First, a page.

-- Iftikhar Mubarik, executive director of Search for Justice and Child Advocacy Network
The News on Sunday: What local and international laws deal with protection for children against sexual abuse?
Iftikhar Mubarik: The Pakistan Penal Code Sections 376-377 criminalise the rape of young boys and girls. Sexual abuse of children is defined broadly to include all sexually abusive acts. Pakistan also ratified the UN Convention on the Rights of Children (CRC) in 1990, which is a guiding document relating to all aspects of a child’s life including education, healthcare and abuse.
TNS: What legal and institutional protections are available for child abuse victims?
IM: Since sexual abuse is a crime, police are the first authority which interacts with the child at the time it is reported. The police proceed to conduct an investigation, producing medico-legal record and then prosecuting the perpetrator.
TNS: Is there a separate unit in the police to deal with such crimes?
IM: No, and herein lies the problem. An average investigation officer who mostly works on cases of homicide, kidnapping and robbery will be assigned such a case, as it comes. Child rights activists advocate for a special unit within the police where officers are trained according to the complexity and sensitivity of the crime. Moreover, given the rise in the number of women employed in the police, there should be a rule that the investigation officer in all cases relating to women and children must be women. The biggest advantage of this is that crimes committed against young girls will be better recorded.
In many cases investigations are not carried out thoroughly as children fail to provide essential details because the investigations are conducted by a male officer. These children have just suffered a traumatic incident and usually consider the subject taboo. Yet, they are asked to describe where they were touched, or whether they were asked to perform certain acts. A 16-year-old girl is considered a minor but old enough to speak freely about the abuse. There is no comprehensive prevention plan.
TNS: Why are prevention plans necessary?
IM: The aim of the laws is to rectify a wrong. Hence, seeking the implementation of a law is a consequential form of justice. It is only applicable once an incident has occurred. There are no preventive measures.
TNS: What constitutes a comprehensive protection plan?
IM: A comprehensive plan must be multi-layered, concentrating upon key actors within a child’s life. Child protection awareness should not be treated as a shameful topic. Rather, it needs to be added to national school curriculums for children of all ages. This awareness program must take into account local cultural and religious sensibilities of the communities especially in rural areas. Teachers can also play an important role. The UN committee has recommended that Pakistan treat schools as units from which to launch such endeavours since it is a place easily accessible by children, teachers and parents. Regular parent-teacher conferences, and specific curriculum can help parents and children be more engaged and sensitised to the growing needs of children. The state should perform its duty by airing and promoting consistent public awareness campaigns regarding child protection through mass media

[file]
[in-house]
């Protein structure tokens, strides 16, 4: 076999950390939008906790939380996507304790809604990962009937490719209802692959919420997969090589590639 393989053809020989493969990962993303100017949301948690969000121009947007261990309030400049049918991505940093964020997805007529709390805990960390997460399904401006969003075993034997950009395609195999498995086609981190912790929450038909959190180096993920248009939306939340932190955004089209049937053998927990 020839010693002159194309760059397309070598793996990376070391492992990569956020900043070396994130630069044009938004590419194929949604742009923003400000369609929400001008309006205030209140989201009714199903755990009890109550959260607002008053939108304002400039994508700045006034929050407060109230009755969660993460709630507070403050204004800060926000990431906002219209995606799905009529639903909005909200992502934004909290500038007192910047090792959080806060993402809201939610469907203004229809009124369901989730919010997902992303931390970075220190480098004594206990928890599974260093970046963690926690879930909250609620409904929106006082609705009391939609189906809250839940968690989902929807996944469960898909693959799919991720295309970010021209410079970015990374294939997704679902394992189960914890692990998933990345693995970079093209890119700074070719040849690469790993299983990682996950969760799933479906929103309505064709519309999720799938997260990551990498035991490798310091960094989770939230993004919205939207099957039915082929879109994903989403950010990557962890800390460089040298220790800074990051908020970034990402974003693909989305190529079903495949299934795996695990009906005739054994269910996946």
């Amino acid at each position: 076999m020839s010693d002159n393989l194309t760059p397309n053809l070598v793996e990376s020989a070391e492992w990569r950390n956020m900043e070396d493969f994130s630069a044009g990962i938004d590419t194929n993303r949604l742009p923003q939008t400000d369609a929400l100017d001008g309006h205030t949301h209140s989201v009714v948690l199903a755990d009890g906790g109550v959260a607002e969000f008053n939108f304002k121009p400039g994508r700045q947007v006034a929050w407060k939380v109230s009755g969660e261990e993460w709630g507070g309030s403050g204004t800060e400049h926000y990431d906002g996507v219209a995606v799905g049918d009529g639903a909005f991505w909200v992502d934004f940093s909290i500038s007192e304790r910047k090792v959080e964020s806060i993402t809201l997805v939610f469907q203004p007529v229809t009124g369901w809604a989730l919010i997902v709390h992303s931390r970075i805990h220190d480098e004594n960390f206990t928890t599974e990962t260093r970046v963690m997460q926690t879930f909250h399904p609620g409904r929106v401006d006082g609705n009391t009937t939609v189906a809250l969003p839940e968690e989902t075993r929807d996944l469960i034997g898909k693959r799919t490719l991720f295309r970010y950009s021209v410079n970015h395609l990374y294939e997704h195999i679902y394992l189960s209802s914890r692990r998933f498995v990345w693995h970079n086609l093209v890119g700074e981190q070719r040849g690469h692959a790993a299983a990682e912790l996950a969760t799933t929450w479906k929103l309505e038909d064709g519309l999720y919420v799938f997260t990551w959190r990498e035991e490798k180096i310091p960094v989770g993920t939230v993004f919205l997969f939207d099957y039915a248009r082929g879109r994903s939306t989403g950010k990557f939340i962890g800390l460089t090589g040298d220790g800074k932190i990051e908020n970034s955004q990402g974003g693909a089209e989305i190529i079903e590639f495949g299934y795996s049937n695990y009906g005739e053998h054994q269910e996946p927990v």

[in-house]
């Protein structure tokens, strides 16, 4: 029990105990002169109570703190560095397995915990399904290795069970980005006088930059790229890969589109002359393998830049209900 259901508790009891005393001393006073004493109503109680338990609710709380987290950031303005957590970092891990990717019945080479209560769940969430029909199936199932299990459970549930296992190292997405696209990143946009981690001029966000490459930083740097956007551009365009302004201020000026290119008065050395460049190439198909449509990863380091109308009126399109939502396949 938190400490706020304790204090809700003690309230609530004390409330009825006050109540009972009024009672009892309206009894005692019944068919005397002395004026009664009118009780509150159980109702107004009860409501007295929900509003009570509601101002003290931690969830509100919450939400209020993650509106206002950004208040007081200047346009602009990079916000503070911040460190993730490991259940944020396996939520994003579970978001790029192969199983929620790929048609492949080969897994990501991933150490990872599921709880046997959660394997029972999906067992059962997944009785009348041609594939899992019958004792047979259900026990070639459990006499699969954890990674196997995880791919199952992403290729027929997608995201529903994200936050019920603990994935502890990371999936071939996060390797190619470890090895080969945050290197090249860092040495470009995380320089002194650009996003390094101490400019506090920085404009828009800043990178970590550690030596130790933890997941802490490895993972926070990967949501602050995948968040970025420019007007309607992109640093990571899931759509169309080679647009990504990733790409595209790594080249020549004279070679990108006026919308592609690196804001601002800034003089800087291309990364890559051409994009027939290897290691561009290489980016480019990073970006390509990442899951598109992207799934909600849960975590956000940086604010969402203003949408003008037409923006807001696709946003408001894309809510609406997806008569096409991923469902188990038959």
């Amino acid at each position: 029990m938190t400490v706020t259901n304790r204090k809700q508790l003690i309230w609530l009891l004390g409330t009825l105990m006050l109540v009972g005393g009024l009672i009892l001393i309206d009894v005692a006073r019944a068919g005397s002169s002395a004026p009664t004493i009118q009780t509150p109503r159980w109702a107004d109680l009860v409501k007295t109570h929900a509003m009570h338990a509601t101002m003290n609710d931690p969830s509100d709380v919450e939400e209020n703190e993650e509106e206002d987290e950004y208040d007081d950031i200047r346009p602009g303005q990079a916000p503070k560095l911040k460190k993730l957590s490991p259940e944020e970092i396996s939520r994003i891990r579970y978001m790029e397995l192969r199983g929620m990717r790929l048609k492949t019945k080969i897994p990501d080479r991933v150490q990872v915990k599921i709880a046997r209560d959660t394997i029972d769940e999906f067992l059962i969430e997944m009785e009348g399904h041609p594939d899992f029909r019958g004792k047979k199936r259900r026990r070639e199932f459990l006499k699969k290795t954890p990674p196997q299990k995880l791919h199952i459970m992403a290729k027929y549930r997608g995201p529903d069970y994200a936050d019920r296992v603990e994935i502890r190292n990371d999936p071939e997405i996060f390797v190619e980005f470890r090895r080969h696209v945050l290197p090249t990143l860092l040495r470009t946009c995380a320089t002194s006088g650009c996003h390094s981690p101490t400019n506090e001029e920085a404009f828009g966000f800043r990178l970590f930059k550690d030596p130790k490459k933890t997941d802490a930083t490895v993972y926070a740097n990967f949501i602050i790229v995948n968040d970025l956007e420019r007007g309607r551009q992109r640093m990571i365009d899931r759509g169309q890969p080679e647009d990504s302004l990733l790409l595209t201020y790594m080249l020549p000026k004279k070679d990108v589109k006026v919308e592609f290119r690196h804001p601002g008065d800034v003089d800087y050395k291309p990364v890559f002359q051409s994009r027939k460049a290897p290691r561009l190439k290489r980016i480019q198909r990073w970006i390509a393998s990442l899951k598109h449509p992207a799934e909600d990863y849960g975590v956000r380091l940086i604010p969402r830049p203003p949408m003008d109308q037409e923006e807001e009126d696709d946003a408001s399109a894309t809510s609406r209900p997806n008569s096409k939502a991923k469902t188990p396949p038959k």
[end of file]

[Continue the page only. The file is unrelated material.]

TNS: When we talk about limitations of the existing structure, what measures can be taken to counter those?
IM: Apart from schools, police and the state, I believe that religious leaders could play a crucial and effective role. The pulpit is a powerful place. Local imams wield considerable influence over the masses, especially in regard to matters of morality. The state could partner with leading religious scholars and the Council of Islamic Ideology and provide training to local imams in mosques. Places such as mosques and schools, where such issues can be discussed, resolved and prevented, must first be made safe spaces.
TNS: Is there enough focus on capacity building of officials in such departments and protection units, both government and non-government?
IM: Unfortunately, there is not. When we say capacity building we should not mean a two-hour workshop, once a year. It needs to be a long-term engagement. Police and teachers need to be trained thoroughly. These aspects are largely ignored. Teacher training institutions, labour institutions, police academies and various government bodies also have a large role in this endeavour. Alongside their regular curriculum, there should be mandatory modules taught and tested upon, relating to child protection.
TNS: There are several non-government organisations working on child protection. Are there any synergies between them and the government departments tasked with protecting children? If not, what can be done in this regard?
IM: I believe these NGOs have more understanding and expertise on the matter than the state. They are more focused and are working more rigorously. However, they cannot replace state-driven actions and initiatives. What we can do is provide with initial observation and training or offer our research to them. We aim to engage media, in order to spread awareness. We work within certain communities to provide information and sensitise parents, teachers and children.
TNS: At the policy level, what are the major challenges in ensuring a comprehensive child protection program is undertaken?
IM: The problem is that there are no policies regarding sexual abuse of children. So while you may have laws, they are only relevant when an incident occurs. There are no policies to govern prevention. There should be a comprehensive policy and an action plan in every province, developed with the input of relevant government departments and non-government stakeholders. Every province should have a full-time commission dedicated to child protection. Most importantly, there need to be sufficient funds for the implementation of these laws and policies on a consistent basis.